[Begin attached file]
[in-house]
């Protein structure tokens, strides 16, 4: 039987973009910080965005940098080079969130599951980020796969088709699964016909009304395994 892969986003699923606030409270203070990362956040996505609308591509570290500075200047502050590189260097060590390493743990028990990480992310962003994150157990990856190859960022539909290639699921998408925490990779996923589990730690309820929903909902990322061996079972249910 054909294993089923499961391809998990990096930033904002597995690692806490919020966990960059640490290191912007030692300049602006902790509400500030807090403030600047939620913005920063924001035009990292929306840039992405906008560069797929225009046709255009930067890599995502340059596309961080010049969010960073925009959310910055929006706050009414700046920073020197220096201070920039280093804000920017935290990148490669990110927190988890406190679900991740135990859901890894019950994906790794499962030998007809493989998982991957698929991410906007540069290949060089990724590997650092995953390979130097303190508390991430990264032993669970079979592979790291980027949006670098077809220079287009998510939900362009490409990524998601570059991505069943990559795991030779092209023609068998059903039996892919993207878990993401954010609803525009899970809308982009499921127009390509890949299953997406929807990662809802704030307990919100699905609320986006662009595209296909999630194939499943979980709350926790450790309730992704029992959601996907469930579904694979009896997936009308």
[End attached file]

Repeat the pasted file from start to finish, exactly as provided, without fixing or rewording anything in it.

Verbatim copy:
[in-house]
């Protein structure tokens, strides 16, 4: 039987973009910080965005940098080079969130599951980020796969088709699964016909009304395994 892969986003699923606030409270203070990362956040996505609308591509570290500075200047502050590189260097060590390493743990028990990480992310962003994150157990990856190859960022539909290639699921998408925490990779996923589990730690309820929903909902990322061996079972249910 054909294993089923499961391809998990990096930033904002597995690692806490919020966990960059640490290191912007030692300049602006902790509400500030807090403030600047939620913005920063924001035009990292929306840039992405906008560069797929225009046709255009930067890599995502340059596309961080010049969010960073925009959310910055929006706050009414700046920073020197220096201070920039280093804000920017935290990148490669990110927190988890406190679900991740135990859901890894019950994906790794499962030998007809493989998982991957698929991410906007540069290949060089990724590997650092995953390979130097303190508390991430990264032993669970079979592979790291980027949006670098077809220079287009998510939900362009490409990524998601570059991505069943990559795991030779092209023609068998059903039996892919993207878990993401954010609803525009899970809308982009499921127009390509890949299953997406929807990662809802704030307990919100699905609320986006662009595209296909999630194939499943979980709350926790450790309730992704029992959601996907469930579904694979009896997936009308």